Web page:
When the siren went off at Royal Derwent Hospital/Lachlan Park Hospital, Tasmania at the asylum, the local community knew what to do, children and adults went indoors and waited until the siren sounded again to indicate the all clear. What was this about? The siren indicated that a patient had escaped and the hospital had different sounds which meant different levels of alert and danger. How did visitors and the children feel about this? This conversation between New Norfolk Councillor James Graham, Anne Salt and Mark Krause discusses some of the stories about the alarm.
“I think children’s reactions depended on if they had parents who worked in the hospital. As kids 10-12 years old, if the siren went off a group of us got on our bikes and went to see what ward the action was going on at. We were taught not to be scared of the people there just because they had physical or mental health issues…” Lyell Wilson
6th October 2012 Working Bee at the gates of Willow Court Tasmania, former Resident, Geoffrey came to visit and helped us out with some safety tips and told me about some of his life inside Willow Court and outside. *LANGUAGE WARNING*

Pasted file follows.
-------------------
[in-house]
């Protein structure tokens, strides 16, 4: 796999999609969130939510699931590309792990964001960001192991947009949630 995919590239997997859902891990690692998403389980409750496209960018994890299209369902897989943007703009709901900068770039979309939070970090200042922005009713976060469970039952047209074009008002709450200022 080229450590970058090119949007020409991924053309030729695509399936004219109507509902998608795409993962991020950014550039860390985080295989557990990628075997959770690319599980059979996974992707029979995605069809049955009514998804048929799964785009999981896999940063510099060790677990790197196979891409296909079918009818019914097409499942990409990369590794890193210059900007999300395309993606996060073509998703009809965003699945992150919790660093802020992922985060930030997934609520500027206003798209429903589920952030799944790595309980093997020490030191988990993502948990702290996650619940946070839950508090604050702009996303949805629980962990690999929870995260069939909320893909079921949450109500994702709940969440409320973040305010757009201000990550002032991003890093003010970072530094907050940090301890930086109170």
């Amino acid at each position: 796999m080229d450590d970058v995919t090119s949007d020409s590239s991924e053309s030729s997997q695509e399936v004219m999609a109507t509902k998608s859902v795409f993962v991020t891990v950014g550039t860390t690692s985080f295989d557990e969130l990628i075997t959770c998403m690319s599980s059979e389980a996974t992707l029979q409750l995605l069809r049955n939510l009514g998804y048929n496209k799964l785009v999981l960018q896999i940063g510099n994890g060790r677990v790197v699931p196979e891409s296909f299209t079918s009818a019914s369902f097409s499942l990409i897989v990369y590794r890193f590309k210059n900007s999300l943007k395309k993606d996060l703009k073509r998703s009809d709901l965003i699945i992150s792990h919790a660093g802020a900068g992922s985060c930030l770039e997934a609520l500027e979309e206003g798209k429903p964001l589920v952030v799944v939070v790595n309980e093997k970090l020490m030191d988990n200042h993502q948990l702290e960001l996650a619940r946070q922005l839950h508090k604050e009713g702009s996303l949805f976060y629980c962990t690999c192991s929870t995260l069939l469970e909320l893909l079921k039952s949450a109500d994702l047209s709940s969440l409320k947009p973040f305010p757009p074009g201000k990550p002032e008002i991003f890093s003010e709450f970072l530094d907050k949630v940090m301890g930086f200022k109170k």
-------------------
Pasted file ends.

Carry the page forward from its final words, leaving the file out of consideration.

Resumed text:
length:5min 32 Sec
October 6th-7th Working Bee started restoration of the Willow Court entrance, in this interview I talk to Rod about the finer details of restoration to Heritage Tasmania Standards.
Paul Mayne talks us through the wards of Willow Court (west) and what it was like to live in a community that has an Asylum as one of the main employers. Later he became an employee and saw many changes to what was a large institution, changes for Staff and Residents (Patients) alike. He also talks about workplace culture and fitting in to a multi-generational community and workplace. The development of skills and training for the residents was one of those big changes from a medical model of having everything done for you to learning about choice all had its start at Willow Court.
Willow Court Audio Tour (part one) Length: 38 Minutes 32 seconds.
Willow Court Audio Tour (part two) Length: 1 hour 11 seconds.